The fixed-income markets were also choppy but ended the week close to where they started it. The bond yield tug-of-war continued to keep yield on the 10-year Treasury note trading in a narrow band. For example, the 10-year Treasury yield at one point fell toward the low end of its recent range as investors felt the economy and inflation might be softer than expected. But yields rose again on Friday following the better-than-expected jobs report, which caused many investors to predict the Fed would raise short-term interest rates at its next meeting later this month. We continue to favor corporate credits over Treasuries, while maintaining a shorter duration profile than the Bloomberg Barclays US Aggregate Bond Index.
Financial markets were volatile for much of last week, due in large part to fears that Italy could potentially exit from the euro currency—a move that would be disastrous for European banks and financial markets.
Ultimately, however, those fears receded and investors cheered more positive developments about the economy—in particular, stronger-than-anticipated jobs report in the U.S. By week’s end, global equities were higher, interest rates were down slightly and expectations for future volatility had fallen sharply to approximately where they finished the previous week.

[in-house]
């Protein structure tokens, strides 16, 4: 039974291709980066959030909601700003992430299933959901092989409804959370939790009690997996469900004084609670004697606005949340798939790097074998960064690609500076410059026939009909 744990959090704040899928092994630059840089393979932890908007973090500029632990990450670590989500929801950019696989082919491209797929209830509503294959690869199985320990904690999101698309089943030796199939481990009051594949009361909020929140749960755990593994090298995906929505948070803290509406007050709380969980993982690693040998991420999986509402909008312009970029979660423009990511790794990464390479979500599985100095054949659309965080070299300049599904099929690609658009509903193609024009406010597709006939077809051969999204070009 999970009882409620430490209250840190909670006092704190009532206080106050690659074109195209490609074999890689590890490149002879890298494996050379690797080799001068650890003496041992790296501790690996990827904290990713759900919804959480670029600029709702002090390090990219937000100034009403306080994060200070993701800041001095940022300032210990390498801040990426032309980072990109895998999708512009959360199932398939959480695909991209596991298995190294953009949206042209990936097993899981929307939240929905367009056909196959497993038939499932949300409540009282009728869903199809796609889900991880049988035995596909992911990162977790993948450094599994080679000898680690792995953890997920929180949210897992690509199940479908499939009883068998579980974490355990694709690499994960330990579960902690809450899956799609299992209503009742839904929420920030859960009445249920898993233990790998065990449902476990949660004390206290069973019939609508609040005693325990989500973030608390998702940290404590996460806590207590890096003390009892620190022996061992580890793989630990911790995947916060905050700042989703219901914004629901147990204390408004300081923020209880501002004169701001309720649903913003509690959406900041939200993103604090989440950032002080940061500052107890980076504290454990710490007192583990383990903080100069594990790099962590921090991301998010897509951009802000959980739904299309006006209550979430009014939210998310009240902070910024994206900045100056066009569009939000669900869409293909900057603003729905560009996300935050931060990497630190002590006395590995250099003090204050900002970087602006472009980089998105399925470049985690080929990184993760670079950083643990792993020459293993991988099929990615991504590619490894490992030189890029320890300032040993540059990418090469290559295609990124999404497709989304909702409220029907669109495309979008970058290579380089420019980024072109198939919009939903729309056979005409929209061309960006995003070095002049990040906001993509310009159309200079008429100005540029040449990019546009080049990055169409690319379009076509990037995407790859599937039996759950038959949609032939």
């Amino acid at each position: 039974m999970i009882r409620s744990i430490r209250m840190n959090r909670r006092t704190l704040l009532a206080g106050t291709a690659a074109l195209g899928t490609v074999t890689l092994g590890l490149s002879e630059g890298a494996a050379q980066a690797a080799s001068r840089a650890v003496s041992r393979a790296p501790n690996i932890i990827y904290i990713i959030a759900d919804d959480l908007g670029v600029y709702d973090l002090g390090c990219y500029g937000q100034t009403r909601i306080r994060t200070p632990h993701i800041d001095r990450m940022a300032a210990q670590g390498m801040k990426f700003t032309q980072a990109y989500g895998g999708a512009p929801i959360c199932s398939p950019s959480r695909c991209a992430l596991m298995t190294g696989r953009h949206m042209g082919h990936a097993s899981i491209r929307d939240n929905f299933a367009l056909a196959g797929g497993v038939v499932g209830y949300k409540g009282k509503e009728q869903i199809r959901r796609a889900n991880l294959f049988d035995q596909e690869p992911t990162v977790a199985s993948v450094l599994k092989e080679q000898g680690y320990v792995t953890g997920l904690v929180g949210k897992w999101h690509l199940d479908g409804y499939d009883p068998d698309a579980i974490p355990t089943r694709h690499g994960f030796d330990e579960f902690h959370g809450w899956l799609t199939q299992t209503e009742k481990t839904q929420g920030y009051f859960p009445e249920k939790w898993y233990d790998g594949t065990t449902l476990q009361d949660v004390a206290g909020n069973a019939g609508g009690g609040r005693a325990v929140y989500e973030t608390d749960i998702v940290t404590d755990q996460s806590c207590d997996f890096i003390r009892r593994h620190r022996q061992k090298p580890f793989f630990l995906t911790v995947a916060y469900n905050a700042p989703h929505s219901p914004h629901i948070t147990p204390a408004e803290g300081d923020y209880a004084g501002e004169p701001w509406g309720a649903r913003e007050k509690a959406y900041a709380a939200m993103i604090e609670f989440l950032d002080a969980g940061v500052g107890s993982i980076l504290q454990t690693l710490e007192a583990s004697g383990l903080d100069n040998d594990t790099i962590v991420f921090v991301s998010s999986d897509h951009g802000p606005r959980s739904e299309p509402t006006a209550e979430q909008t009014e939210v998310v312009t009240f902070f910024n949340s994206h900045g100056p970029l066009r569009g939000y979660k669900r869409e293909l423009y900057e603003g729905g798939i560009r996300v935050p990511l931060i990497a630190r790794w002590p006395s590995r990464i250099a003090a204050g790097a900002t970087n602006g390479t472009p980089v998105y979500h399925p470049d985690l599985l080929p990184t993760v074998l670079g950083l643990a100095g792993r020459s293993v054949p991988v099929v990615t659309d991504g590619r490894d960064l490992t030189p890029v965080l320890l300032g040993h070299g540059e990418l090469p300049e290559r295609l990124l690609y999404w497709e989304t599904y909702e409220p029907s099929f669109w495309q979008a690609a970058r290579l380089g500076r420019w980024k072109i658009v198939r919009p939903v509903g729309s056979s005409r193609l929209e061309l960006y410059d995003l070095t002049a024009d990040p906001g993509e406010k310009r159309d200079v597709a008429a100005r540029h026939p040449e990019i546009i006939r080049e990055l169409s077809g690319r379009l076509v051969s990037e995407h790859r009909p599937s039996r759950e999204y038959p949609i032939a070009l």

We updated our volatility forecasts last week, and our expectations for future volatility levels decreased.
Global equity and fixed-income markets ended the week up slightly, despite volatility along the way. Year-to-date, broad-based bonds are down nearly 2% while global stocks are up 1.5%. Stocks’ excess return over bonds during the past 12 months is now more than 13%.
Investors chasing yield had a mixed week. REITs rose sharply (up 1.75%) as interest rates fell, and both preferred stocks and long-duration bonds posted small gains. Meanwhile, high-yield bonds were flat while emerging markets debt fell more than 1% for the week.
Market expectations for future inflation were fairly flat week-over-week, despite falling yields. The core PCE price index (the Fed’s preferred gauge of inflation) for April came in at 1.8% on a year-over-year basis—right in line with economists’ expectations. That puts core PCE just shy of the Fed’s 2% inflation target.